For years, corporate finance has been evolving from a department of bean-counters to a team of strategic partners to the company’s business leaders. In companies that successfully make this transition, finance staff are relying on increasingly sophisticated processes and technologies for monitoring and management of the organization’s financial performance.

In a recent survey report produced by APQC, the survey’s sponsor, Grant Thornton, puts it like this: “To solidify their place as a value driver, CFOs need to understand the levers that drive the business and then make strategic, forward-looking decisions based on accurate business intelligence.”

Understanding the company’s key business drivers and then making decisions based on intelligence about those drivers is a best practice for finance, and for the rest of the corporate management team. But getting there is challenging. The recent APQC survey indicates that many finance organizations have a long way to go.

 

Getting It Rolling

APQC surveyed 130 finance executives, most in U.S.-based multinationals with more than $1 billion in annual revenue. Even in these presumably sophisticated companies, performance management is not living up to its potential. When asked about the benefits of their budgeting process, nearly one in five of the survey’s respondents indicated that the process is not valuable to anyone outside of senior management. Another quarter of respondents said their budget becomes obsolete quickly. (See Figure 1 on page 2.)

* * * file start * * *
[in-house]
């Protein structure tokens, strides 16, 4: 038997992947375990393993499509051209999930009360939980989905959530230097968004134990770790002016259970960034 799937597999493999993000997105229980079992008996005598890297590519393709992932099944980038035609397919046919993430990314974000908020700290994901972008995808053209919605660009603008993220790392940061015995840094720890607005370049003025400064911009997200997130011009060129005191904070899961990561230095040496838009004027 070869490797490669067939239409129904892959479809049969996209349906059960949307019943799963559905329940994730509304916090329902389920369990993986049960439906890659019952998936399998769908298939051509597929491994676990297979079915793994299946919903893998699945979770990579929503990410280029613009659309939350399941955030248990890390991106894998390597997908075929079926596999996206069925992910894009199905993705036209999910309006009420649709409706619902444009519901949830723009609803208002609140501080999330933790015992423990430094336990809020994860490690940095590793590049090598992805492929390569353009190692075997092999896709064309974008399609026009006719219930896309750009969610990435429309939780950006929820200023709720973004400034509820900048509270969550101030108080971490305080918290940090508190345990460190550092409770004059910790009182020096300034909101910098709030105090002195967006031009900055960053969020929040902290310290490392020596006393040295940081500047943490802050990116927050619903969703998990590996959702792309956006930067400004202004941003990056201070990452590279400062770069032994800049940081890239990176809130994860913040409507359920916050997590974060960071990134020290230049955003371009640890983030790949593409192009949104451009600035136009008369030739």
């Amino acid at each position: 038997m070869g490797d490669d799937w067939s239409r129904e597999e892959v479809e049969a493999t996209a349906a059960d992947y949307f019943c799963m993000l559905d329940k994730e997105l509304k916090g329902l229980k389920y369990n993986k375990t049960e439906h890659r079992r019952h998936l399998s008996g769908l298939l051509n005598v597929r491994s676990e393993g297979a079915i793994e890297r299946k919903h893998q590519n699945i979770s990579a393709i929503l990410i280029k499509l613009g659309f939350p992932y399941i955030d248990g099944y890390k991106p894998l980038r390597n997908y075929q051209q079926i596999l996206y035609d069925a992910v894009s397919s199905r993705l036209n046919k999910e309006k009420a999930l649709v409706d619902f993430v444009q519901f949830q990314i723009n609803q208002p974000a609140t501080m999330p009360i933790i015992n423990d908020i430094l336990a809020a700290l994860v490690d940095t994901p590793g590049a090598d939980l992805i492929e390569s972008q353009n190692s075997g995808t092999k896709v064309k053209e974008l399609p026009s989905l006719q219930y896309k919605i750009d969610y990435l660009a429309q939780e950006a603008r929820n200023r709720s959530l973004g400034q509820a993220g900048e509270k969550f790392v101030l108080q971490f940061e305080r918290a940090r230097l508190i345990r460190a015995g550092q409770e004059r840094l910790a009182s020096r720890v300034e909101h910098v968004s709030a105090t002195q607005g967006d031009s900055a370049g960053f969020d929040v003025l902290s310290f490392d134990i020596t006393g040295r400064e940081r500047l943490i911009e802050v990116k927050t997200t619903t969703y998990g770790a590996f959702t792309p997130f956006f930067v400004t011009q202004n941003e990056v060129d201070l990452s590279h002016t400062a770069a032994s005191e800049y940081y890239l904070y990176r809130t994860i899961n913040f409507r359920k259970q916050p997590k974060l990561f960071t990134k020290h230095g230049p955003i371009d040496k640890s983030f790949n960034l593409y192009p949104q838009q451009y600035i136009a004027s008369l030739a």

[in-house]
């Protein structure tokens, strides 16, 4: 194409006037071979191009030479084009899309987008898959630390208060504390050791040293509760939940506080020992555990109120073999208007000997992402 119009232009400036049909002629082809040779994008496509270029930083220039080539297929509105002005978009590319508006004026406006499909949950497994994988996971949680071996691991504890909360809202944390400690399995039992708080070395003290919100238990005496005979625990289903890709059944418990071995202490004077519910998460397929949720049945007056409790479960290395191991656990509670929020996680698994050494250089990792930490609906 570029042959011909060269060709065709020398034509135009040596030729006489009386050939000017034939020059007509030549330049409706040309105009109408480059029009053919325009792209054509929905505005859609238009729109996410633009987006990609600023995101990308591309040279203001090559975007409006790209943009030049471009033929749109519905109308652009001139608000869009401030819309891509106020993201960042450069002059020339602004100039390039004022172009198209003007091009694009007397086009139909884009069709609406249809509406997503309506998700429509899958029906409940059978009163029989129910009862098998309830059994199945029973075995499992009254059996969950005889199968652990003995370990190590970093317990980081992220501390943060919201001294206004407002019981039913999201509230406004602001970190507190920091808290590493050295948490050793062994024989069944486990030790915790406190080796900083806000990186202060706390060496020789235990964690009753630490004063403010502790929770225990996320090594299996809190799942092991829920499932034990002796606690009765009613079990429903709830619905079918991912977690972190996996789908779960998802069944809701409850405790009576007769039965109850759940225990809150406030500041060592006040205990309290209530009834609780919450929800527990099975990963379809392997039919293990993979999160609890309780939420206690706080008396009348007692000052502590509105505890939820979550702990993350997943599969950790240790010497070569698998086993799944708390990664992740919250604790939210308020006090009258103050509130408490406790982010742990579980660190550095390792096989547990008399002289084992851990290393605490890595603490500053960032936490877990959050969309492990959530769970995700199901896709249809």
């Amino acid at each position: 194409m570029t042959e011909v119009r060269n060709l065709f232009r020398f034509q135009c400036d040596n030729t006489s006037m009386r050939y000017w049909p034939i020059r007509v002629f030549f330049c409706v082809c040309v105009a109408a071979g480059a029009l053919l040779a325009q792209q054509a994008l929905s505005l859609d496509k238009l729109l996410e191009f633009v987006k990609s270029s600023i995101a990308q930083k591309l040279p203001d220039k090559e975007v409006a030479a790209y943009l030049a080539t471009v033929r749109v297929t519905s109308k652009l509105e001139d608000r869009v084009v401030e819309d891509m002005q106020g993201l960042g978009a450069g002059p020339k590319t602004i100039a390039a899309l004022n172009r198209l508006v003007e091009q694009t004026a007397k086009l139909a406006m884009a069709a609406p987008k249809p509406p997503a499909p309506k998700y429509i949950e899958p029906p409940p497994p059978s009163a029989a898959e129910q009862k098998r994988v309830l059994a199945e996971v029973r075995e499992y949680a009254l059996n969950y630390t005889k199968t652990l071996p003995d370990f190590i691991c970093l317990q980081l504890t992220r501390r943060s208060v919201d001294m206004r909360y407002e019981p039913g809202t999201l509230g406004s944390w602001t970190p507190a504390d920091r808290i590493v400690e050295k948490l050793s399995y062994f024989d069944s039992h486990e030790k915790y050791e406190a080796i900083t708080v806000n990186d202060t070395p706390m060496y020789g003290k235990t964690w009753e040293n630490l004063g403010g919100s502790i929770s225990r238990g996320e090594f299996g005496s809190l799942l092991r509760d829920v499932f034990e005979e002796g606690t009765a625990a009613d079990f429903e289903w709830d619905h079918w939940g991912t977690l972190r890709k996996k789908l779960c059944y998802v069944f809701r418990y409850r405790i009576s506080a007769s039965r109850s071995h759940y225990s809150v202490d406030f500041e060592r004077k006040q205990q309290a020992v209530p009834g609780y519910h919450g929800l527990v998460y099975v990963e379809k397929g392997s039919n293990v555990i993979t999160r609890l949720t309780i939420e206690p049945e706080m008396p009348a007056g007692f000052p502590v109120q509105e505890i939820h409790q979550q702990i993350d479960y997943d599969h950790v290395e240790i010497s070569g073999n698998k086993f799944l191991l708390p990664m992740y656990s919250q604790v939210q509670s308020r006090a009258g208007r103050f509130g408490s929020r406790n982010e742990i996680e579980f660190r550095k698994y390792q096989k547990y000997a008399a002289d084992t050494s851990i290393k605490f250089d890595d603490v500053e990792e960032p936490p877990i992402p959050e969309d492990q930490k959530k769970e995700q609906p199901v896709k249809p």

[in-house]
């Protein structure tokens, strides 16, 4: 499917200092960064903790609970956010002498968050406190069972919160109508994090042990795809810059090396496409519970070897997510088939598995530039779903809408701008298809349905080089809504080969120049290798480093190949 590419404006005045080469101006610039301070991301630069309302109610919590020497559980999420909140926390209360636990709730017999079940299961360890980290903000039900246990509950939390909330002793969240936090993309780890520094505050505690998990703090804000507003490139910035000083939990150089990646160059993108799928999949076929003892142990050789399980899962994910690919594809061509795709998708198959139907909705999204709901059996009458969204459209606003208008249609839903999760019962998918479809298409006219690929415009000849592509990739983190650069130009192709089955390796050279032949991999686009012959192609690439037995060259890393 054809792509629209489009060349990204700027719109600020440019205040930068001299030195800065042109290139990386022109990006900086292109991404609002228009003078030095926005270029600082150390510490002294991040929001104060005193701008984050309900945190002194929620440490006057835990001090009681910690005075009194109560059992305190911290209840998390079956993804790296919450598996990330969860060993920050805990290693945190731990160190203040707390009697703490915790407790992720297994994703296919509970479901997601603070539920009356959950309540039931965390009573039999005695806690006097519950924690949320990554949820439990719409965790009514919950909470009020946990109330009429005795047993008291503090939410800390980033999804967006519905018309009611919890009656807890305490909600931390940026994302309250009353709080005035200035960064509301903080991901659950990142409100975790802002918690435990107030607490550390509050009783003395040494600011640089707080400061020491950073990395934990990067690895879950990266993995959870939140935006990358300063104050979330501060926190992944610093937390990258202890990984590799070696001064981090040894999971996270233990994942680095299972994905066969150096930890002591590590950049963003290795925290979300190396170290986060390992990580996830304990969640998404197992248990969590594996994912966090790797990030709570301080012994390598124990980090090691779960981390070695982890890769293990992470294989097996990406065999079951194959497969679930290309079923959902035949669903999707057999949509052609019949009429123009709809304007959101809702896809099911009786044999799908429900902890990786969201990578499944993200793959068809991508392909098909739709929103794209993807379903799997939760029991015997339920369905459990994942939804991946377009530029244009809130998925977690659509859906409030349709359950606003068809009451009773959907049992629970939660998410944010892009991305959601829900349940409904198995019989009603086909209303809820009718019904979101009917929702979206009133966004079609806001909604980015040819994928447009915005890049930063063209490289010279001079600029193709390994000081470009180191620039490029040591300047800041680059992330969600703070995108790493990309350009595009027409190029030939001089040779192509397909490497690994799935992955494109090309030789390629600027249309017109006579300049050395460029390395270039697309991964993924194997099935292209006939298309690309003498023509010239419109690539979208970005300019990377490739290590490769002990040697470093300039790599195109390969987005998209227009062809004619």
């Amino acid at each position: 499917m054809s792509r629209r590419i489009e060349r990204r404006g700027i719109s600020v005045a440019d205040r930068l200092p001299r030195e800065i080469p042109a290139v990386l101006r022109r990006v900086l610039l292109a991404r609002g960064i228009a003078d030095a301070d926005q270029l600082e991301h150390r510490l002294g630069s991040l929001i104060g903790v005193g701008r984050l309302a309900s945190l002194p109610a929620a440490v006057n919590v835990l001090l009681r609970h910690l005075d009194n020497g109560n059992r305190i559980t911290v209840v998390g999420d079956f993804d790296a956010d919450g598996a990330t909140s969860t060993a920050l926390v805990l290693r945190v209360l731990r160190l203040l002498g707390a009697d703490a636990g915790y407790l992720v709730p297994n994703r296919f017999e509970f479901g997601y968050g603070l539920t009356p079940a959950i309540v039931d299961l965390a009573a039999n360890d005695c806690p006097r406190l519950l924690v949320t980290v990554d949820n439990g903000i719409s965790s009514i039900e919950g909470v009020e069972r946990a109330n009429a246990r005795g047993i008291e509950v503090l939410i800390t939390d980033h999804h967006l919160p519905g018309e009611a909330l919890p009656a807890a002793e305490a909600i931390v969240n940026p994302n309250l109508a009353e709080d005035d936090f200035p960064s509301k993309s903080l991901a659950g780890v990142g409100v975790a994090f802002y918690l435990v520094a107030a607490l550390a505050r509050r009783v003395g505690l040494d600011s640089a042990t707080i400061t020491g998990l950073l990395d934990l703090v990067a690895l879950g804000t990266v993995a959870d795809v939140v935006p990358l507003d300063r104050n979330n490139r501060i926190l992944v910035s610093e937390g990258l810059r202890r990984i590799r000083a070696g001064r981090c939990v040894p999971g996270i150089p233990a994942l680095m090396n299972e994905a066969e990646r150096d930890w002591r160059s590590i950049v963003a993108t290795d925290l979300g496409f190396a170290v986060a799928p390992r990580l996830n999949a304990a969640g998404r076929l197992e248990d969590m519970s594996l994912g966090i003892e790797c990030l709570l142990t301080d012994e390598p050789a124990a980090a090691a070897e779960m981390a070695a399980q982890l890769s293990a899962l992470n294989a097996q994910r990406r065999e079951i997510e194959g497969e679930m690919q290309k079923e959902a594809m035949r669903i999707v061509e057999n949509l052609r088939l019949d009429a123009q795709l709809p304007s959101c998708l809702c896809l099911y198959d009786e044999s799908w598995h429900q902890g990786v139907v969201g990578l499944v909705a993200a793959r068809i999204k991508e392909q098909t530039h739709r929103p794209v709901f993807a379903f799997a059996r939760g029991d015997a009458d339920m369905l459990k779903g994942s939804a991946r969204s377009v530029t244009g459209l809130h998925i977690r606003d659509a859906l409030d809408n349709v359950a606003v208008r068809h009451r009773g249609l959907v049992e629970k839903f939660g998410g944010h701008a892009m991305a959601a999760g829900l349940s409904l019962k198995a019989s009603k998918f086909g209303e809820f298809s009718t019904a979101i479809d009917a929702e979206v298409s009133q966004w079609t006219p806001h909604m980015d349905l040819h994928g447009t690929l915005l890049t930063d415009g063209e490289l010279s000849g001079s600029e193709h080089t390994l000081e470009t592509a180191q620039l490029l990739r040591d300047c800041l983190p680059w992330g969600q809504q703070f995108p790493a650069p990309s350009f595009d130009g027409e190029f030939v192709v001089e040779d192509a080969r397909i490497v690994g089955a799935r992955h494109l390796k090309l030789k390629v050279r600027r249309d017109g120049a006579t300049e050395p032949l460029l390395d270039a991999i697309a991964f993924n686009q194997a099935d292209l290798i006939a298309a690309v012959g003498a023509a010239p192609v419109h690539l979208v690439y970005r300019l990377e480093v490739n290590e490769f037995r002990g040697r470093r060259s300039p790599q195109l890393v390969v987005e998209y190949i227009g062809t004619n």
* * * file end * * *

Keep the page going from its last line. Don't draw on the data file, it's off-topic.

That makes sense in light of another of the survey’s findings: Only half of organizations are currently using rolling forecasts; the rest manage their business to meet budgets established once a year. “When you’re managing to a budget that is static, the baseline of the budget may become irrelevant as factors in the environment and in the business change throughout the year,” says Graham Tasman, business advisory services principal at Grant Thornton. “Companies aren’t going to be responding to those cues if they’re just working off the annual budget.”

Timeliness may remain a challenge even for the 50 percent of survey respondents whose companies do use rolling forecasts. “When you make changes to the budget and re-forecast, a lot of reviews and approvals are involved,” Tasman says. “If that process moves smoothly and is timely, the benefit of doing a rolling forecast is closer-to-real-time feedback on changes to your budget. But when that process breaks down, or when reviews or approvals take a long time, the revised forecast might be dated by the time it becomes instantiated.

“Most organizations today are familiar with rolling forecasts, and half of the survey respondents said they do rolling forecasts,” Tasman adds. “But what’s not revealed in the data is whether they’re doing them well. Rolling forecasts aren’t easy, and sometimes it’s not a fluid process. Just saying you have a rolling forecast doesn’t mean it’s optimized.”